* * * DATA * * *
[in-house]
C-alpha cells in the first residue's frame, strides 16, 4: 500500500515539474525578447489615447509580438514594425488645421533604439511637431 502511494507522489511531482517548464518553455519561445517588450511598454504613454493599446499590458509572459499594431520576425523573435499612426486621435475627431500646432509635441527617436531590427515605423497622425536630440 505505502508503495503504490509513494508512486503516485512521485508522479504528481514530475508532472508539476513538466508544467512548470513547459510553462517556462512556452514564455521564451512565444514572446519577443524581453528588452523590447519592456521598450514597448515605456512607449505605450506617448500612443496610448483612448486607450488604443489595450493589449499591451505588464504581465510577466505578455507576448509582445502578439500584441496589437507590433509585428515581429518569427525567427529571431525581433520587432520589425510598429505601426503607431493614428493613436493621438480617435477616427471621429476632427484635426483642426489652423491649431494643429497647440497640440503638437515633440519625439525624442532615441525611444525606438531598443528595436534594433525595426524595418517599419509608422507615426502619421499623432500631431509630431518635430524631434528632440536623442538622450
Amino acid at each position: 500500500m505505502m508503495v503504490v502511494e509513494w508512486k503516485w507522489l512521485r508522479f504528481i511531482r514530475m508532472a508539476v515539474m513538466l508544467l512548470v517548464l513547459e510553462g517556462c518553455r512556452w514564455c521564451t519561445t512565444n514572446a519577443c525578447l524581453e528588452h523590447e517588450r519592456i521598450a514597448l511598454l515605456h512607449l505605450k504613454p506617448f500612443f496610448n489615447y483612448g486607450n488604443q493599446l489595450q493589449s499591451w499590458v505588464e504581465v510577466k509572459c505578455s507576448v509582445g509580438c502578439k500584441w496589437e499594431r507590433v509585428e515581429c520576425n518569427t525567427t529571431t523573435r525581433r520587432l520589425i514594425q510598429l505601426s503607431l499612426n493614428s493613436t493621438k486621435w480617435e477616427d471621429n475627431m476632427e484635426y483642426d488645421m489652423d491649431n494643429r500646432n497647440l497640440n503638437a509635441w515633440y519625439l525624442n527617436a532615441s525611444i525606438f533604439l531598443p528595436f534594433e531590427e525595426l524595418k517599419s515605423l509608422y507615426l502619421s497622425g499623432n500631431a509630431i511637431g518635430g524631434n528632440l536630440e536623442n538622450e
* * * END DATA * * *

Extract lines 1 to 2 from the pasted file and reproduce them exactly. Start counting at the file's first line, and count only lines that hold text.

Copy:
[in-house]
C-alpha cells in the first residue's frame, strides 16, 4: 500500500515539474525578447489615447509580438514594425488645421533604439511637431 502511494507522489511531482517548464518553455519561445517588450511598454504613454493599446499590458509572459499594431520576425523573435499612426486621435475627431500646432509635441527617436531590427515605423497622425536630440 505505502508503495503504490509513494508512486503516485512521485508522479504528481514530475508532472508539476513538466508544467512548470513547459510553462517556462512556452514564455521564451512565444514572446519577443524581453528588452523590447519592456521598450514597448515605456512607449505605450506617448500612443496610448483612448486607450488604443489595450493589449499591451505588464504581465510577466505578455507576448509582445502578439500584441496589437507590433509585428515581429518569427525567427529571431525581433520587432520589425510598429505601426503607431493614428493613436493621438480617435477616427471621429476632427484635426483642426489652423491649431494643429497647440497640440503638437515633440519625439525624442532615441525611444525606438531598443528595436534594433525595426524595418517599419509608422507615426502619421499623432500631431509630431518635430524631434528632440536623442538622450